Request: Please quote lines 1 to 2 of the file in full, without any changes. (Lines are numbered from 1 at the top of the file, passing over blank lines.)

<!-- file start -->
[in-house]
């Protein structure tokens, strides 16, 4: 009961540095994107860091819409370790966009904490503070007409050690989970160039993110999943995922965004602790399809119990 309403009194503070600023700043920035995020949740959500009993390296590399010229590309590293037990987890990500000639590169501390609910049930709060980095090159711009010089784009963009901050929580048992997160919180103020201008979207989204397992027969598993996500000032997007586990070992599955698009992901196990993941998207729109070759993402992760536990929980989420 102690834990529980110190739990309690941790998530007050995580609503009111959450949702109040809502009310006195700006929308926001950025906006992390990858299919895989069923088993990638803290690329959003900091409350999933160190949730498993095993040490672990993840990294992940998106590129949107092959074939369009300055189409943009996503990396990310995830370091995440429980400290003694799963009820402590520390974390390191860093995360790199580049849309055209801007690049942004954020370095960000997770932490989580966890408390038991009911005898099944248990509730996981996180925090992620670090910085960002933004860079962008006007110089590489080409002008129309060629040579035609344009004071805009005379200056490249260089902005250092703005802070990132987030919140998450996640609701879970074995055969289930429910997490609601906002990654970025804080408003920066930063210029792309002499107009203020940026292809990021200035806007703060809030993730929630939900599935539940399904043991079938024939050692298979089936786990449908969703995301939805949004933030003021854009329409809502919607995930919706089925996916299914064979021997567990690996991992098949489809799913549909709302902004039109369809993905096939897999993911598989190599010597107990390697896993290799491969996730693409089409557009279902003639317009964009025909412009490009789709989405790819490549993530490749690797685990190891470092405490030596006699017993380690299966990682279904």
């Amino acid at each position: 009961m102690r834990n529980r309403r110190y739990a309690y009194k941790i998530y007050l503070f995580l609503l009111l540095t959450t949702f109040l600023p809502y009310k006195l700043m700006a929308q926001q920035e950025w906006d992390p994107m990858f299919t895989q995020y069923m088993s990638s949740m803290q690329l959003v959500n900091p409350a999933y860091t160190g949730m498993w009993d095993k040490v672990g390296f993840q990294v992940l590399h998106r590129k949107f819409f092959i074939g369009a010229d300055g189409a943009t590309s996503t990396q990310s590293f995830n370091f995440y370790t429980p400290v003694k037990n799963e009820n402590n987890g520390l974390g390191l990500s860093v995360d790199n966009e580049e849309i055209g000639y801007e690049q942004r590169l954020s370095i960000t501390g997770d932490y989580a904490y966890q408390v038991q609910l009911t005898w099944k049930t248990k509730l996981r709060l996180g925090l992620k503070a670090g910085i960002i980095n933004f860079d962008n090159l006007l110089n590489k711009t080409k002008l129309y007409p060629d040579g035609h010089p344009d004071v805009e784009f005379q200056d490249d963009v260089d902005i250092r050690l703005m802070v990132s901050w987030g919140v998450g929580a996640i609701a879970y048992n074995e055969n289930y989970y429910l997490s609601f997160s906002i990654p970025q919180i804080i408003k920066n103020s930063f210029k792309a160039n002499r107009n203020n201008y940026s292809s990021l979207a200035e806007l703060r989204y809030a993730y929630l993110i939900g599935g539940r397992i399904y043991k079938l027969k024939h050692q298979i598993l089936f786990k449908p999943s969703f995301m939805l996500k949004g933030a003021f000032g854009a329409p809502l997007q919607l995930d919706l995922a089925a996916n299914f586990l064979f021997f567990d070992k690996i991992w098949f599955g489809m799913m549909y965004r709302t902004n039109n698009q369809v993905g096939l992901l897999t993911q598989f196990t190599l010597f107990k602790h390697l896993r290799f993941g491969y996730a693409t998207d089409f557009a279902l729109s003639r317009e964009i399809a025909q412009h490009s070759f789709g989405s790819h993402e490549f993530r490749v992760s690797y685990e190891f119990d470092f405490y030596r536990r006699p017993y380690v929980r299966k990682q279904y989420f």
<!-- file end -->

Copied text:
[in-house]
């Protein structure tokens, strides 16, 4: 009961540095994107860091819409370790966009904490503070007409050690989970160039993110999943995922965004602790399809119990 309403009194503070600023700043920035995020949740959500009993390296590399010229590309590293037990987890990500000639590169501390609910049930709060980095090159711009010089784009963009901050929580048992997160919180103020201008979207989204397992027969598993996500000032997007586990070992599955698009992901196990993941998207729109070759993402992760536990929980989420 102690834990529980110190739990309690941790998530007050995580609503009111959450949702109040809502009310006195700006929308926001950025906006992390990858299919895989069923088993990638803290690329959003900091409350999933160190949730498993095993040490672990993840990294992940998106590129949107092959074939369009300055189409943009996503990396990310995830370091995440429980400290003694799963009820402590520390974390390191860093995360790199580049849309055209801007690049942004954020370095960000997770932490989580966890408390038991009911005898099944248990509730996981996180925090992620670090910085960002933004860079962008006007110089590489080409002008129309060629040579035609344009004071805009005379200056490249260089902005250092703005802070990132987030919140998450996640609701879970074995055969289930429910997490609601906002990654970025804080408003920066930063210029792309002499107009203020940026292809990021200035806007703060809030993730929630939900599935539940399904043991079938024939050692298979089936786990449908969703995301939805949004933030003021854009329409809502919607995930919706089925996916299914064979021997567990690996991992098949489809799913549909709302902004039109369809993905096939897999993911598989190599010597107990390697896993290799491969996730693409089409557009279902003639317009964009025909412009490009789709989405790819490549993530490749690797685990190891470092405490030596006699017993380690299966990682279904």